“Cancer changes your life, often for the better. You learn what’s important, you learn to prioritize, and you learn not to waste your time. You tell people you love them. My friend Gilda Radner used to say, ‘If it wasn’t for the downside, having cancer would be the best thing and everyone would want it.’ That’s true. If it wasn’t for the downside.” (~Joel Siegel)
I have a love hate relationship with this month.
Everywhere I look there is pink and a reminder of breast cancer awareness. I’m pretty sure after years of pink washing, we are all pretty aware of breast cancer. One in eight women or men will be diagnosed with it in their lifetime. It is hard to find a person who is not touched by this monster–moms, sisters, aunts, daughters, cousins, dads, brothers, sons, uncles, friends. We know it’s out there. But how much do we really know about it? (And don’t even get me started on how very little information is out there about metastatic breast cancer!)
I can get frustrated with what seems to be the glorification of this disease, the romanticizing of it. It’s everywhere.. movies, tv, books. I’ve watched and I’ve read, and as a multiple survivor, believe me, it’s rare to find a show or a novel that accurately depicts what it’s like… or at least what it’s been like for me. Our society tries to make breast cancer beautiful. Trust me, it’s not. It’s full of scars and needles and humiliating experiences and toxic chemicals and vomit and pain and exhaustion and numerous other effects. It’s not a beautiful disease. And I know there are thousands out there who are affected by other forms of cancer… by other diseases… No disease is beautiful.
I struggle with the trite mottoes and Facebook memes that sexualize and trivialize it. I struggle because it becomes so “in your face” that I wonder if it really gets in peoples’ hearts.
But at the same time, when my boy runs out onto his football field in Knights black with his pink socks on, I am extremely proud. And I see the beautiful in this ugly disease. Thus, the love-hate relationship. Because, when the boys on his team ask him why he wears so much pink, he says, “Because my mom has had cancer five times and has breast cancer now.” And those boys don’t know what to think or do or say. It hits close to home when it’s one of your friends. And my Bear is proud to wear that pink. He’s proud to follow the example of the NFL and make others aware. He’s proud to support his mom.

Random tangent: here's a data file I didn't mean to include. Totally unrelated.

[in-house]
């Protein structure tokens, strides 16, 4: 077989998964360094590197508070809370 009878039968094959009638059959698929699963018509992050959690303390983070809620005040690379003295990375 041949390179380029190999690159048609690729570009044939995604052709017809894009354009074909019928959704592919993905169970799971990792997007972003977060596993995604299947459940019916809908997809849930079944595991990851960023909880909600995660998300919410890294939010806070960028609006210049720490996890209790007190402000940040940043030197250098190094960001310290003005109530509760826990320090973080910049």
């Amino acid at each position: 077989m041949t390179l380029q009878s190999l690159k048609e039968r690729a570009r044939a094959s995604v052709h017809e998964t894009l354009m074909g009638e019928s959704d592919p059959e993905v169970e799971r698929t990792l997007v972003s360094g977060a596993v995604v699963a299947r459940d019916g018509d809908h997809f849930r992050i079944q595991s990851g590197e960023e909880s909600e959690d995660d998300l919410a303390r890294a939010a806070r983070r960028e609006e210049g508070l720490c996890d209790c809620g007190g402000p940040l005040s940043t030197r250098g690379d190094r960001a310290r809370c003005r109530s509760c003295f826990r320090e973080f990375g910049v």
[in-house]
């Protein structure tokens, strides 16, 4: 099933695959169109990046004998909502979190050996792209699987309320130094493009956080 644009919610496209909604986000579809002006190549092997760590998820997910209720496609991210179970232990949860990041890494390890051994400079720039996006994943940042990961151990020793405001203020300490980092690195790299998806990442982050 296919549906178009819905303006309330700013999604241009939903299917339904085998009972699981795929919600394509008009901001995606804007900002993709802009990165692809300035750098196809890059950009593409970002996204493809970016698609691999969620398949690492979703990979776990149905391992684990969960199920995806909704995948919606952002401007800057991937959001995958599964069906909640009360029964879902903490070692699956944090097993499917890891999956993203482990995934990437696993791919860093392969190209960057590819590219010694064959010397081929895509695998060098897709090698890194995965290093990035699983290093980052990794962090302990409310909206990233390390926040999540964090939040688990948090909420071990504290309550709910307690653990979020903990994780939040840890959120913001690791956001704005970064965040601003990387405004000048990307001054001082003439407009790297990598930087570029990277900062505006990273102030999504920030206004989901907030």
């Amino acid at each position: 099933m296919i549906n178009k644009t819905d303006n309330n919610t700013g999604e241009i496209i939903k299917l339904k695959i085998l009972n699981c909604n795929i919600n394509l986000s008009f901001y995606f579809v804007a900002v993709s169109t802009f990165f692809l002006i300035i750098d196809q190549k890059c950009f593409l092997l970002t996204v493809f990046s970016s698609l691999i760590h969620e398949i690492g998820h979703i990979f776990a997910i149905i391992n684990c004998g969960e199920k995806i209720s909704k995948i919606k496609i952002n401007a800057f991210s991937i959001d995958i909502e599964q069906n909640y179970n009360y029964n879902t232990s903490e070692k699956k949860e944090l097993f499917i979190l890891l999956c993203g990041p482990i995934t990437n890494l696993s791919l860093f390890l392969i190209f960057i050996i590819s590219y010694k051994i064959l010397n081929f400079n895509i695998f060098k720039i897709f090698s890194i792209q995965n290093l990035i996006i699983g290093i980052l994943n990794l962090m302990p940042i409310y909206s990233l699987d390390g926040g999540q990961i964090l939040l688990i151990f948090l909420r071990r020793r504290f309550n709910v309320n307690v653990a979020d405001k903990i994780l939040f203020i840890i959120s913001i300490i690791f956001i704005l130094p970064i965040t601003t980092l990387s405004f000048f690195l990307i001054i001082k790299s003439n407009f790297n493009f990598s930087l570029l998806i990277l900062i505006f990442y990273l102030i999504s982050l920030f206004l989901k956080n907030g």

I’m thankful for that. I’m thankful for the people who want to make others aware. I am grateful for those who are seeking to find a cure, for those who are remembering and raising money and running races and memorializing and celebrating and grieving. I love this quest, this cause.
I find myself on both sides of the fence–bemoaning the pink everywhere, yet rising up to defend it when the insensitive comments come. Some of the stuff I’ve heard, y’all? Sometimes I want to look at people and say, “You do realize I’m standing right here with breast cancer, right?” *deep sighs* It’s another opportunity to show grace.
I struggle because I stand in line at Target and hear two guys behind me laughing and coarsely joking about how important it is to “save the ta-tas” for them, and I want to whip around and fiercely castigate them for just not getting it–this brutal disease that mars bodies and destroys people. I want to preach to them that it’s not about saving the ta-tas. It’s about saving the lives that belong to those ta-tas.
I struggle because breast cancer is not the only cancer out there. I have friends with lymphoma. I have friends who have survived kidney cancer and children’s cancers and Hodgkins and prostate cancer and leukemia. I have friends who have lost parents and grandparents and siblings and friends to this disease. Where are their months? Who is remembering for them and walking for them and raising money for them?
My emotions and mind and heart are always a confused jumble this time of year. I struggle.
But I also wear my pink ribbon proudly and I cry when friends write and say they’re wearing pink for me or dying pink stripes in their hair in my honor or wearing their “Fight Like a Girl” tee-shirts. I value each token of remembrance and celebration.
Because while I may struggle with how things are done or brought about. It still all means something.
It means cancer is being fought. It means people care.
And people caring?
That helps make the disease beautiful.